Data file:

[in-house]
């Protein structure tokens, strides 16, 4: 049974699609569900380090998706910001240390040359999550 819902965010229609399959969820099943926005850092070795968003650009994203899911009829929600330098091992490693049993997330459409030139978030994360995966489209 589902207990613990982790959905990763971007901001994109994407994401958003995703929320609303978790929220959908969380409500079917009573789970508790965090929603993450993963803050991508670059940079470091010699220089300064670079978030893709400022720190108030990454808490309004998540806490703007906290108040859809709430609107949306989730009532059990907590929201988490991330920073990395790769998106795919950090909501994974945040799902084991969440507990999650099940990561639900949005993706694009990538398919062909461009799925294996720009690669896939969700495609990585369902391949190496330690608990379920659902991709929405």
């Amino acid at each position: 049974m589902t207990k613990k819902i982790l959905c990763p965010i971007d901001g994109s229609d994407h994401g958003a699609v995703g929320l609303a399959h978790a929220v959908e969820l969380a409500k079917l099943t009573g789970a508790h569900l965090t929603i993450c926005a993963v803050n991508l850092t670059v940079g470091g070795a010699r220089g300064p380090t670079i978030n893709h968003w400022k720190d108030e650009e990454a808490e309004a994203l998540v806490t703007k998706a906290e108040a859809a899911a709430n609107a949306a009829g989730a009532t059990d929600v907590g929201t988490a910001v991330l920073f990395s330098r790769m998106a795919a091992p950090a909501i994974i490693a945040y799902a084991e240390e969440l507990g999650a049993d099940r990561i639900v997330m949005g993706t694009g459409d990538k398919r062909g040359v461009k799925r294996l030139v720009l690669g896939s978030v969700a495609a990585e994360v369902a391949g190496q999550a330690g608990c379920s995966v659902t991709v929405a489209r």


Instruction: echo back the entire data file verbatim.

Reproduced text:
[in-house]
């Protein structure tokens, strides 16, 4: 049974699609569900380090998706910001240390040359999550 819902965010229609399959969820099943926005850092070795968003650009994203899911009829929600330098091992490693049993997330459409030139978030994360995966489209 589902207990613990982790959905990763971007901001994109994407994401958003995703929320609303978790929220959908969380409500079917009573789970508790965090929603993450993963803050991508670059940079470091010699220089300064670079978030893709400022720190108030990454808490309004998540806490703007906290108040859809709430609107949306989730009532059990907590929201988490991330920073990395790769998106795919950090909501994974945040799902084991969440507990999650099940990561639900949005993706694009990538398919062909461009799925294996720009690669896939969700495609990585369902391949190496330690608990379920659902991709929405």
């Amino acid at each position: 049974m589902t207990k613990k819902i982790l959905c990763p965010i971007d901001g994109s229609d994407h994401g958003a699609v995703g929320l609303a399959h978790a929220v959908e969820l969380a409500k079917l099943t009573g789970a508790h569900l965090t929603i993450c926005a993963v803050n991508l850092t670059v940079g470091g070795a010699r220089g300064p380090t670079i978030n893709h968003w400022k720190d108030e650009e990454a808490e309004a994203l998540v806490t703007k998706a906290e108040a859809a899911a709430n609107a949306a009829g989730a009532t059990d929600v907590g929201t988490a910001v991330l920073f990395s330098r790769m998106a795919a091992p950090a909501i994974i490693a945040y799902a084991e240390e969440l507990g999650a049993d099940r990561i639900v997330m949005g993706t694009g459409d990538k398919r062909g040359v461009k799925r294996l030139v720009l690669g896939s978030v969700a495609a990585e994360v369902a391949g190496q999550a330690g608990c379920s995966v659902t991709v929405a489209r």